Resistance is futile. Trust me, I tried to avoid Kings of Pain airing on History Channel. Ignored promotional clips, balked at tuning in, ran for the hills when it appeared on the TV guide. Ultimately I caved, momentary weakness spawned inexplicable obsession. Kings of Pain is satisfying on SO MANY levels!
Overview – hosts Adam Thom ( “wildlife biologist” ) and Rob “Caveman” Aleva ( “animal handler” ) travel the globe in search of venomous, deadly or cranky insects and animals. Their mission, to rank bites and stings on a 30 point scale in 3 categories – 10 points each for initial physical pain, duration of pain and after effects. https://en.wikipedia.org/wiki/Kings_of_Pain
Kings of Pain must be seen to be believed. Not for the premise, but for dialogue (seriously now, how many times can two men call each other “dude” in an hour), absurd ineptitude of on camera medics and hysterical observation of fore mentioned medics posing awkwardly when on camera. It’s so great!
Tonight into tomorrow, northern hemisphere sky watchers as far south as Iowa or Michigan to Washington State are on aurora alert. Auroras are caused by charged particles hitching a ride on solar wind, dark skies turn undulating curtains of mischievous colour when charged particles interact with molecules in our atmosphere. Usually, our magnetosphere acts as a planetary shield preventing geomagnetic interaction of charged particles. Every so often fast moving particles overwhelm our magnetic field, create an opening and light up night skies.
On May 12, a magnetic filament on the sun, seen here, became unstable and erupted. (NASA/SDO)
Since Monday, 3 additional solar eruptions sent fast moving charged particles our way. As a result the auroral oval (doughnut shaped ring around the pole where charged particles follow magnetic field lines, reason why far northern latitudes regularly witness geomagnetic storms), has shifted far to the south.
The northern lights as seen looking eastward from just east of Penzance, Sask., at 1:21 a.m. local time Tuesday morning. (Submitted by Notanee Bourassa)
The colour of that light depends on the kind of molecule and the altitude of the collision.
Green is the most common colour, produced when the particles collide with oxygen at an altitude of around 100 to 300 km. At about 300 to 400 km, the interaction with oxygen produces red. Pink occurs below 100 km when nitrogen atoms are struck.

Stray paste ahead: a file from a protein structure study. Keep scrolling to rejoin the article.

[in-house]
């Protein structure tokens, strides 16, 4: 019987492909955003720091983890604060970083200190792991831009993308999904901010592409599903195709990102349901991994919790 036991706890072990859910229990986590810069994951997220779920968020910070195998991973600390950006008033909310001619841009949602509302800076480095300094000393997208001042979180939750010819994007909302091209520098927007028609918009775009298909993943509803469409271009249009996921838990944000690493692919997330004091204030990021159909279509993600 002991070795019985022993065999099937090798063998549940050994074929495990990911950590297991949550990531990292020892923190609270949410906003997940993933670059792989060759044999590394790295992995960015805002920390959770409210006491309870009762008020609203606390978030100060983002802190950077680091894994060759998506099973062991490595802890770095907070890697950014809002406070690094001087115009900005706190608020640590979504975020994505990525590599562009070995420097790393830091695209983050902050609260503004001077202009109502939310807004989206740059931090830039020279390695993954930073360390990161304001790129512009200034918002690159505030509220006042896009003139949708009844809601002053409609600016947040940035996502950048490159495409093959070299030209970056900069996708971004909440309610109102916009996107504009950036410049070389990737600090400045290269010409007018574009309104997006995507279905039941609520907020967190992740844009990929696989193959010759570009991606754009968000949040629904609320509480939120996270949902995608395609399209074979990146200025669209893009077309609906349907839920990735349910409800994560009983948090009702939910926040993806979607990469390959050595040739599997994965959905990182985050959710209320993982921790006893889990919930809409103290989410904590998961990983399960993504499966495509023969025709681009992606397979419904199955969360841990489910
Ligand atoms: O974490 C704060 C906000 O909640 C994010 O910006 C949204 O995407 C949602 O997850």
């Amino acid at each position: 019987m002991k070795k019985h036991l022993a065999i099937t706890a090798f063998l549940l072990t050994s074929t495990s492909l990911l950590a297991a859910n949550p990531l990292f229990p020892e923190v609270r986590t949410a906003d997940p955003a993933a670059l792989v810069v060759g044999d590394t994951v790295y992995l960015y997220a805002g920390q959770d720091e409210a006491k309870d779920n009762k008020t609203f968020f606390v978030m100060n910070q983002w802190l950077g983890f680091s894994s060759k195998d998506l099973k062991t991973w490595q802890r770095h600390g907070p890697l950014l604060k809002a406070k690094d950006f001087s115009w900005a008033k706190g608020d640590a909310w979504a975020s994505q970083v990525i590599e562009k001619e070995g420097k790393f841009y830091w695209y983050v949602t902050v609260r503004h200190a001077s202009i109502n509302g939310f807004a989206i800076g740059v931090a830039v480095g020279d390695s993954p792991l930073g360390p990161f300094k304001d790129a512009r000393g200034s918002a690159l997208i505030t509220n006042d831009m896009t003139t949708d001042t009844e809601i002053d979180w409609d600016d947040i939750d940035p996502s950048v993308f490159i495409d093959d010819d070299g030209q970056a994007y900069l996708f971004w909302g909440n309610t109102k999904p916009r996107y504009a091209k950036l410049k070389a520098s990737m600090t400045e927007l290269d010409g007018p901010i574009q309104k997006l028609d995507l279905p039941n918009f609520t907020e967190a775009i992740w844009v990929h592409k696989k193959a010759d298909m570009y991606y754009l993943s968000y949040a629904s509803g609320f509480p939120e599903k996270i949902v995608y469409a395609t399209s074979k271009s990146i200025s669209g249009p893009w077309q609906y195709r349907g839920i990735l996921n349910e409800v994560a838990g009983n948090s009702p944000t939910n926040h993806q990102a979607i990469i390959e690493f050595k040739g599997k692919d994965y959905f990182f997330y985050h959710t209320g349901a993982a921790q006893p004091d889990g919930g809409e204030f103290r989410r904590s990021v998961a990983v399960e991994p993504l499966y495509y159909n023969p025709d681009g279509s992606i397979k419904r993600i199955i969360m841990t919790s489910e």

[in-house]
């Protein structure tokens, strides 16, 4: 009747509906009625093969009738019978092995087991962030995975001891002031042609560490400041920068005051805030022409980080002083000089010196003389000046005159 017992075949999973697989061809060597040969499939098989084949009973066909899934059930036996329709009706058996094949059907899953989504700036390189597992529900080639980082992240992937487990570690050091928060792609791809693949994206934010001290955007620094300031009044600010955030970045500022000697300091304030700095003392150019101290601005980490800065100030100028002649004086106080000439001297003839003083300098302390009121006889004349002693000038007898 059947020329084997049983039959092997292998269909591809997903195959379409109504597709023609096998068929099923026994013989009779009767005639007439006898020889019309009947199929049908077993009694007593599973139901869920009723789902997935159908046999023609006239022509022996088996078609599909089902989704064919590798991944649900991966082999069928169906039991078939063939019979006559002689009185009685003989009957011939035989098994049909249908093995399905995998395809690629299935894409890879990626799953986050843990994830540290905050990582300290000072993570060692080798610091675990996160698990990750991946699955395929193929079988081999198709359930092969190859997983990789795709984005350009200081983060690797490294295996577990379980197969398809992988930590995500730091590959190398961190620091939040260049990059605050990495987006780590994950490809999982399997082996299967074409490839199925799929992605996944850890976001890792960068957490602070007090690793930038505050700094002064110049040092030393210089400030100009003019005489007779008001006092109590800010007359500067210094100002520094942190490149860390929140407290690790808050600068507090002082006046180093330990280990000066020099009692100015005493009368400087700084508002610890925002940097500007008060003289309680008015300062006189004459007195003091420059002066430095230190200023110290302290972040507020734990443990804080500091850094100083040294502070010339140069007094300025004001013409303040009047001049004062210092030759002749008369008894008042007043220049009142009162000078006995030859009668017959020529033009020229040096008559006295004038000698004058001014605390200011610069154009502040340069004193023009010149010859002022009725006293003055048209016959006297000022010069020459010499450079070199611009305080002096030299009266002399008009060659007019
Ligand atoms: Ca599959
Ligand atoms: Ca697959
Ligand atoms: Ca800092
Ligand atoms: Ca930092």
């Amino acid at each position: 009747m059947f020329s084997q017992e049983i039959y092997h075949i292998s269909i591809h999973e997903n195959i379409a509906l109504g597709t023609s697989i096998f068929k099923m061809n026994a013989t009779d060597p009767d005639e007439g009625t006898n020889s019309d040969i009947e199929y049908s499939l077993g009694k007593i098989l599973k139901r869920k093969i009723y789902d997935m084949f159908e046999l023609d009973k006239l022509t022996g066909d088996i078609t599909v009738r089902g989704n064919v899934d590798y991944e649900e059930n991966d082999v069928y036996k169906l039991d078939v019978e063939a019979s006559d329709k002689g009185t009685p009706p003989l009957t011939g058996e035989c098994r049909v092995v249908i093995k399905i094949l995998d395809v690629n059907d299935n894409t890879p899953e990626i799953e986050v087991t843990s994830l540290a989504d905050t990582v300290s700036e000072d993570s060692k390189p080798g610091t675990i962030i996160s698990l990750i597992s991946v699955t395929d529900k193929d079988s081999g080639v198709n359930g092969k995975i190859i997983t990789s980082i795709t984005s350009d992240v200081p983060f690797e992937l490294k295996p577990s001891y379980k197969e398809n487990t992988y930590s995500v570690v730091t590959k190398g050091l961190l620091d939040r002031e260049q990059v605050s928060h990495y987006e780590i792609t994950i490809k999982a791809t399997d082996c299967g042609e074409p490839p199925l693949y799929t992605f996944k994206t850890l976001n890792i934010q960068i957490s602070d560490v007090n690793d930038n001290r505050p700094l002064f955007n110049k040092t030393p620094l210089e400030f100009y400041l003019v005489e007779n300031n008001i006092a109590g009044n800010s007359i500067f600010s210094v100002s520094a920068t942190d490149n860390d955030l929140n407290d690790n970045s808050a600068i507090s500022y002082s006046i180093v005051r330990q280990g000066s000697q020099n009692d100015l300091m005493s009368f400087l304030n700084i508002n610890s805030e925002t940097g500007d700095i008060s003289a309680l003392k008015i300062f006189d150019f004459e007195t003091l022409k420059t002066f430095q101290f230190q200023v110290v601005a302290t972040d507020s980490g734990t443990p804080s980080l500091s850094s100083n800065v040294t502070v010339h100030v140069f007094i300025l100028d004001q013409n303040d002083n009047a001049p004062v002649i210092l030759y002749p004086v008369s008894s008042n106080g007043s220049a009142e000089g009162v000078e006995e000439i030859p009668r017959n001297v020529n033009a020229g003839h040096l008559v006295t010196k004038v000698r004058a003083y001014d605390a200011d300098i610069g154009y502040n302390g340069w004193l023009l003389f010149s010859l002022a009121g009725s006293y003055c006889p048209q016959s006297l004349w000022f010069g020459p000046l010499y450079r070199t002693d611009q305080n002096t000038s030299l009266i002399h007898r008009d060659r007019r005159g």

This link – https://www.cbc.ca/news2/interactives/solar-flares/index.html is worth a ponder. One of the best I’ve found in terms of understanding what makes space weather tick.
Bottom line – Space Weather Prediction Centre forecasters say there’s a 75% chance of geomagnetic storm activity tonight. If your skies are clear, go outside. If she’s willing, Aurora will find you. Opportunities like this don’t come along every day.
Phonebots clog city streets. Tenacious, impenetrable and defiant, they march catatonic to the glow of their hand held device. They invade crosswalks with self absorbed surety of army ants, oblivious to crossing signals, traffic flow or common decency.
Wanting to scream “what’s wrong with you!” never goes well when driving a company vehicle. Self centred numskulls always take offence. Sometimes they snap a photo of our company logo/phone number, calling to express outrage over the employee who almost ran them down. Propriety dictates polite restraint. I take a deep breath, waiting patiently for phonebots to cross the street. Every so often my inner prankster honks the horn, if I’m lucky a phonebot jumps and scurries. One time a phonebot dropped their device, I laughed out loud.
Do phonebots know how infuriating they are? Believe it their right to cross intersections with flashing “Don’t Walk” signals? Create gridlock by stepping off the curb seconds before a light changes preventing vehicles from making turns, then dawdle along with kaleidoscope eyes fixated on their cell phone? Do the self absorbed little darlings care? Absolutely not! So I sit, and I wait, and every so often I shake them up with a strategically dispatched blast of the horn. It’s hysterical, phonebots hate it when you interrupt social media dribble in the middle of an intersection at rush hour.